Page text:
With these attitudes it should not come as a surprise that the one thing, Germans were most afraid of, was miscegenation. The first reason was that it was considered as “scientificaly” proven, at that time, that children born from a mixed race relationship were more likely to inherit the native African characteristics, which were deemed negative, then those originating from the more “favourable” white gene pool. The second, that through these “ill effects of race mixing”, the white minority would not be able to maintain its race “clean” and keep itself in control over the coloured.
Because of the lack of white women in the colony the number of marriages between white men and native women as well as the number of their “Bastard” children was growing. In German eyes this was clearly not desirable and to ensure the future of the colony it was necessary to reverse this trend. Thus, to lower the “danger” of miscegenation, German women had to be brought in and encouraged to settle in the colony.
The last section showed that African natives were sometimes perceived as animals. This section will demonstrate that they were often treated as such or even worse.
Beside the protection treaties there were just three laws regulating the relationships between the natives and the Germans before 1904. It can by no means be said that there was equality before the law in GSWA. In the vast majority of cases, the Germans or white population in general received a far better treatment than the natives. Sometimes aborigines were reduced to a state, where they were almost completely rightless. One of the most extreme examples was that during one period a testimony of 7 natives before court equalled the testimony of a single white person. Moreover, natives could hardly expect to receive fair treatment when all judges were German. Hanemann, a former district judge in Swakopmund, formulated his – and probably not only his – stance, when he wrote that “a single drop of white blood was just as precious to me as the life of one of our black fellow-citizen”. Racial prejudice and hatred thus became part of the judicial system.
As a result, natives received much harsher punishments for the same offences than the Europeans. This can be clearly seen on punishments for murder, which are documented in the following table.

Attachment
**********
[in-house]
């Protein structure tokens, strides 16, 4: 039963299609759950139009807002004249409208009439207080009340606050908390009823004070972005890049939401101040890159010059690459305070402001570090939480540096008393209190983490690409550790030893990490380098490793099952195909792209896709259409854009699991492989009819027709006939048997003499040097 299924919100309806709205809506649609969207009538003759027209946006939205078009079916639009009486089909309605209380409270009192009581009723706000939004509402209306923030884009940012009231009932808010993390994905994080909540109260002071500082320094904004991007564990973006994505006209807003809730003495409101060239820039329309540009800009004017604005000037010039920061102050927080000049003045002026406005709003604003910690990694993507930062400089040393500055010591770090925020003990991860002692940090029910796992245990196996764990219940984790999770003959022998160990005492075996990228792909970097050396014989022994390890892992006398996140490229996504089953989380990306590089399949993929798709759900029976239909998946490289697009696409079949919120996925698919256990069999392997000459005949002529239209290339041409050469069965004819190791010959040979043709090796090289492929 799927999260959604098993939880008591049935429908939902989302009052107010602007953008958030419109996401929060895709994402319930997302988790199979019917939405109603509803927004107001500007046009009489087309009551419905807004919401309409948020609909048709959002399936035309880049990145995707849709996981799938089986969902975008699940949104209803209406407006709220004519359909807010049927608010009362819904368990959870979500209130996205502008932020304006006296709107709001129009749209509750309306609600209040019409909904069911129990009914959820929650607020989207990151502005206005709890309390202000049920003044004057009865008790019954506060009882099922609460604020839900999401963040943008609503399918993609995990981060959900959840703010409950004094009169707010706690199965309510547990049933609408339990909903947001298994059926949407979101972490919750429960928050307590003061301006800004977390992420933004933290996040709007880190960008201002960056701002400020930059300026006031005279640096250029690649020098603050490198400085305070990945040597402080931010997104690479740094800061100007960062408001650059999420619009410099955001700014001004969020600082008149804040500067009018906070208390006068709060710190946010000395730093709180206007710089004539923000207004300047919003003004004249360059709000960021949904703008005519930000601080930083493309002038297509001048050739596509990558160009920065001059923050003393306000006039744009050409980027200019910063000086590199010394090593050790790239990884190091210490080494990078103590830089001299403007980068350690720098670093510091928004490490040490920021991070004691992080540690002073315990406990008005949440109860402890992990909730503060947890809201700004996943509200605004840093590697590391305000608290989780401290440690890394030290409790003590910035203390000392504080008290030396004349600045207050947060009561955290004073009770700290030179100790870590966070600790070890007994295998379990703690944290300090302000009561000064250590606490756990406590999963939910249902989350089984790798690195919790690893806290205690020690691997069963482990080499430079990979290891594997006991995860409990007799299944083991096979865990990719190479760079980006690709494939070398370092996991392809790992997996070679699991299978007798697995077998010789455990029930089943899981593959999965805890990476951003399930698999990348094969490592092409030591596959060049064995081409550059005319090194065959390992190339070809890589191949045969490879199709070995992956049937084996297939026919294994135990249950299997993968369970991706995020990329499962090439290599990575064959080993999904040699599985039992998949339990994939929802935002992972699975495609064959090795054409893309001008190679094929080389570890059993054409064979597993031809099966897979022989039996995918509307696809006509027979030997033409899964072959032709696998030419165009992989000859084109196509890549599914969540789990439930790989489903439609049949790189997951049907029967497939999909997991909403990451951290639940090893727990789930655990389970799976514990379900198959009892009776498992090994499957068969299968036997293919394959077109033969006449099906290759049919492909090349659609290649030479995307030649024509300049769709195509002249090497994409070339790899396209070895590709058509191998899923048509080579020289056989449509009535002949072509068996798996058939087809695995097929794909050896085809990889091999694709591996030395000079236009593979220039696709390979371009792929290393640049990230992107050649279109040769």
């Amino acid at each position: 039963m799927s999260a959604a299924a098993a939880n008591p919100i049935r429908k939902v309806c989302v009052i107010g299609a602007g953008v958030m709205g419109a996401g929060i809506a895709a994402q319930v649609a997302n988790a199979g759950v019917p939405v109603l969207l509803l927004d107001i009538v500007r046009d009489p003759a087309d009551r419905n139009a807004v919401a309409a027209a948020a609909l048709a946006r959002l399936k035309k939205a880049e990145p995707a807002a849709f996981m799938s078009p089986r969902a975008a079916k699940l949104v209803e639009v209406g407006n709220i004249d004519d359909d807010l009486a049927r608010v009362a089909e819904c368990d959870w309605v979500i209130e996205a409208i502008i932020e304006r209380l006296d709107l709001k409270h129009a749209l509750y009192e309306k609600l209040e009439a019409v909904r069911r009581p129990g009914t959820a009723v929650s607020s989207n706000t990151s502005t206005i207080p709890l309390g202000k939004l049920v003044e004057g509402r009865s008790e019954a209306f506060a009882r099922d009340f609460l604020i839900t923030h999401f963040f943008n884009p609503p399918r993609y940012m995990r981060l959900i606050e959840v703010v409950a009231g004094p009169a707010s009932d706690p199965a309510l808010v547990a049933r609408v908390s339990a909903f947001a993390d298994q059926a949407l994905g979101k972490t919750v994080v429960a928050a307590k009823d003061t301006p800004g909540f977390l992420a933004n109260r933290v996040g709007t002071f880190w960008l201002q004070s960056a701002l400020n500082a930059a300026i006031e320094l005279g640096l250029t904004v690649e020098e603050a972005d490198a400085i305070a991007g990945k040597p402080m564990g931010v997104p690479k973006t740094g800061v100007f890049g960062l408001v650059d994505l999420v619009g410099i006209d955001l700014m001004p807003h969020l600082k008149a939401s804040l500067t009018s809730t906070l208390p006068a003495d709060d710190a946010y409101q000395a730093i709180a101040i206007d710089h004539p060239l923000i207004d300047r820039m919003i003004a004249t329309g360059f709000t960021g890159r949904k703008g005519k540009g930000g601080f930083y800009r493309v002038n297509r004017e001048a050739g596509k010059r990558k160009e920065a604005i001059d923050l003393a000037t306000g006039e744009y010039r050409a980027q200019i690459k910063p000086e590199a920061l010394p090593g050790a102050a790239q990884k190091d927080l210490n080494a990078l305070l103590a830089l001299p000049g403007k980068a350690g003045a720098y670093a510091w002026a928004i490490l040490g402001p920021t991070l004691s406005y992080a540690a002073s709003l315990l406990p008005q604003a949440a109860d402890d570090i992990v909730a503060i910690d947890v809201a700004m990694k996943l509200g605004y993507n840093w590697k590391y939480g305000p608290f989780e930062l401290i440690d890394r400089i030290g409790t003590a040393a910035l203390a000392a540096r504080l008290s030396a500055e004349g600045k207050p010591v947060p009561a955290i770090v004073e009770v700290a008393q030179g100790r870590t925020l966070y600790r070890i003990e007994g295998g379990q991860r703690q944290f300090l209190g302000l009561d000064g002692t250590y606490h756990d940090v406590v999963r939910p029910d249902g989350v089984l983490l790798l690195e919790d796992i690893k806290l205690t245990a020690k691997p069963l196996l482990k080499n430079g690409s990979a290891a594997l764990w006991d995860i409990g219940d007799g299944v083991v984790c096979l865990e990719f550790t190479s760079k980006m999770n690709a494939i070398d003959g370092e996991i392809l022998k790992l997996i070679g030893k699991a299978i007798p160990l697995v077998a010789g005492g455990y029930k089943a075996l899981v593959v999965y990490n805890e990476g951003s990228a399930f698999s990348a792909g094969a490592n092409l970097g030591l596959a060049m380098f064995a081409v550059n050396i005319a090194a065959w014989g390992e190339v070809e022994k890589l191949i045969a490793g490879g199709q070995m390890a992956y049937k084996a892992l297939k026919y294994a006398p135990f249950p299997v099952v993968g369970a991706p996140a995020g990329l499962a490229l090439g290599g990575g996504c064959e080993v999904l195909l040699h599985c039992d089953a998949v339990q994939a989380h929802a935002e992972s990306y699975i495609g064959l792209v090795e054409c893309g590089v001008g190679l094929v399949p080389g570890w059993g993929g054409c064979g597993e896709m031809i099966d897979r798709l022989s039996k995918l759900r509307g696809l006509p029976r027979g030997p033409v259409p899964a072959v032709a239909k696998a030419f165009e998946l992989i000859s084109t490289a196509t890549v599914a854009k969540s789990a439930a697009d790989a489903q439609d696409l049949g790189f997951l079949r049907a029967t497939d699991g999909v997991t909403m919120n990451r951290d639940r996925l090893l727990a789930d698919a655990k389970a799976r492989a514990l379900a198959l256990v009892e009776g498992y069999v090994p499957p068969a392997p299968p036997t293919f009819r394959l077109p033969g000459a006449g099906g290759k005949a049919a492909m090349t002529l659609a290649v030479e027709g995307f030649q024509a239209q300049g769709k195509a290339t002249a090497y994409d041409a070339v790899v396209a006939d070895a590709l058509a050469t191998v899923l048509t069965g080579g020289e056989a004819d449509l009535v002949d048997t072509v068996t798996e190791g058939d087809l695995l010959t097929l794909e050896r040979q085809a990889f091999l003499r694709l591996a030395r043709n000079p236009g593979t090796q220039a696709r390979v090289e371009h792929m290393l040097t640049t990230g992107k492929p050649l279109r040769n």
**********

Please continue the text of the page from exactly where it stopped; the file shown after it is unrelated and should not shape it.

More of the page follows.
Table 4 Whites and Natives Murdered Before 1903
What we see in this table was well described by Governor Leutwein: “…a higher value was placed on the life of a white man than on that of a native.” Punishment for the same offences depended much more on the colour of skin of both the victim and the criminal than on anything else. Not only have Europeans in the afore mentioned cases received much milder sentences, but none of them served the whole sentence. Furthermore, these were only cases brought before trial. The real number of natives killed by whites can hardly be estimated, but it was most probably much higher. For most of these offences no adequate penalty followed. The family of the deceased native usually received just a small payment or a few dozen goats.
According to some of the German racist theories (see section 1.4) African natives were regarded as children or even animals. Animals can sometimes only be held in check with a lash in hand. And Germans certainly did not hesitate to use this lash.
Physical punishment of natives was seen as a very good upbringing measure. It was used from the very beginning of German colonial rule in Africa right up to the end. To German colonial masters – merchants, officials, missionaries and settlers on the same level – “the lash appeared as a magic wand, which could fulfil all wishes”.